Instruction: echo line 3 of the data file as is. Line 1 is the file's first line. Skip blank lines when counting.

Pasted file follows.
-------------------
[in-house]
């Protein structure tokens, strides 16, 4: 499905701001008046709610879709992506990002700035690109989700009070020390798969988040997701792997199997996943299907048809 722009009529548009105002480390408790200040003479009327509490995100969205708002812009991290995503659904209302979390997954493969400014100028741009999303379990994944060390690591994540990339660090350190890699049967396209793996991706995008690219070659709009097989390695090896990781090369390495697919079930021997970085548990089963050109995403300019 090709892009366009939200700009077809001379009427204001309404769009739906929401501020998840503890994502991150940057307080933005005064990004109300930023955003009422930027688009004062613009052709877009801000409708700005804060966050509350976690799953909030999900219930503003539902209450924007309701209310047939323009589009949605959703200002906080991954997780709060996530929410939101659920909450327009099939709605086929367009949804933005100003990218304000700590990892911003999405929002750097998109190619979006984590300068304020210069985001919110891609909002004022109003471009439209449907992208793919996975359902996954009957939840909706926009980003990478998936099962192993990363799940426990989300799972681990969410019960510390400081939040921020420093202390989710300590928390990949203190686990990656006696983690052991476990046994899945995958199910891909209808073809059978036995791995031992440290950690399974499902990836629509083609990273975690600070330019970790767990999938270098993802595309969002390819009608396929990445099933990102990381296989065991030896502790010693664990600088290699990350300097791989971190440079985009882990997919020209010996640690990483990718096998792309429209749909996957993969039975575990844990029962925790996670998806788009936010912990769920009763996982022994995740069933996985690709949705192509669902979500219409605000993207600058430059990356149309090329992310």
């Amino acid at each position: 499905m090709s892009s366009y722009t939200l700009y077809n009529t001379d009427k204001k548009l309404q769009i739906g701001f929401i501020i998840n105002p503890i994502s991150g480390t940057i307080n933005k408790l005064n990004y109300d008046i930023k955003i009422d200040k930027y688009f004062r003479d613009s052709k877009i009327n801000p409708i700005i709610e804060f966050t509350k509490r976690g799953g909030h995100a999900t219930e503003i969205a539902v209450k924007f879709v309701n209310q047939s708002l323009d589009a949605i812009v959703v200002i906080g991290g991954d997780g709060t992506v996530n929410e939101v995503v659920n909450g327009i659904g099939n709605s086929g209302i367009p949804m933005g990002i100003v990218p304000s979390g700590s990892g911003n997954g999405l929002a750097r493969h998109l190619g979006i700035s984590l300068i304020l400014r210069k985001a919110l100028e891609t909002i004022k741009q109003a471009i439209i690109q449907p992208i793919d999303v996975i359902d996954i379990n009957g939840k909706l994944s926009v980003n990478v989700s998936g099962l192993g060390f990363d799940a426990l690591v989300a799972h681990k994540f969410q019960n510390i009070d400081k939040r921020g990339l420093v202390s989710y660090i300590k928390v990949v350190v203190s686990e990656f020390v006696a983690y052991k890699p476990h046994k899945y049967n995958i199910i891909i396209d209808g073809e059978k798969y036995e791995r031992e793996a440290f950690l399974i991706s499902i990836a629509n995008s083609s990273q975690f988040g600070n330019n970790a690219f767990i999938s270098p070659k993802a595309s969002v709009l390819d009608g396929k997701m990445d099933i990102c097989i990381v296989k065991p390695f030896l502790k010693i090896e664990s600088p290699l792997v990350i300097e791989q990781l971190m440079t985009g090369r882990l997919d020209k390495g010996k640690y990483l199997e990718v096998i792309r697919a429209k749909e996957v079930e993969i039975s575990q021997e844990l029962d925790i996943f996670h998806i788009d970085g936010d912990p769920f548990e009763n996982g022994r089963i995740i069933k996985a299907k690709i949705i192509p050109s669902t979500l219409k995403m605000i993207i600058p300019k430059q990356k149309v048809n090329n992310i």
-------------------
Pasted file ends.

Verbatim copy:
């Amino acid at each position: 499905m090709s892009s366009y722009t939200l700009y077809n009529t001379d009427k204001k548009l309404q769009i739906g701001f929401i501020i998840n105002p503890i994502s991150g480390t940057i307080n933005k408790l005064n990004y109300d008046i930023k955003i009422d200040k930027y688009f004062r003479d613009s052709k877009i009327n801000p409708i700005i709610e804060f966050t509350k509490r976690g799953g909030h995100a999900t219930e503003i969205a539902v209450k924007f879709v309701n209310q047939s708002l323009d589009a949605i812009v959703v200002i906080g991290g991954d997780g709060t992506v996530n929410e939101v995503v659920n909450g327009i659904g099939n709605s086929g209302i367009p949804m933005g990002i100003v990218p304000s979390g700590s990892g911003n997954g999405l929002a750097r493969h998109l190619g979006i700035s984590l300068i304020l400014r210069k985001a919110l100028e891609t909002i004022k741009q109003a471009i439209i690109q449907p992208i793919d999303v996975i359902d996954i379990n009957g939840k909706l994944s926009v980003n990478v989700s998936g099962l192993g060390f990363d799940a426990l690591v989300a799972h681990k994540f969410q019960n510390i009070d400081k939040r921020g990339l420093v202390s989710y660090i300590k928390v990949v350190v203190s686990e990656f020390v006696a983690y052991k890699p476990h046994k899945y049967n995958i199910i891909i396209d209808g073809e059978k798969y036995e791995r031992e793996a440290f950690l399974i991706s499902i990836a629509n995008s083609s990273q975690f988040g600070n330019n970790a690219f767990i999938s270098p070659k993802a595309s969002v709009l390819d009608g396929k997701m990445d099933i990102c097989i990381v296989k065991p390695f030896l502790k010693i090896e664990s600088p290699l792997v990350i300097e791989q990781l971190m440079t985009g090369r882990l997919d020209k390495g010996k640690y990483l199997e990718v096998i792309r697919a429209k749909e996957v079930e993969i039975s575990q021997e844990l029962d925790i996943f996670h998806i788009d970085g936010d912990p769920f548990e009763n996982g022994r089963i995740i069933k996985a299907k690709i949705i192509p050109s669902t979500l219409k995403m605000i993207i600058p300019k430059q990356k149309v048809n090329n992310i």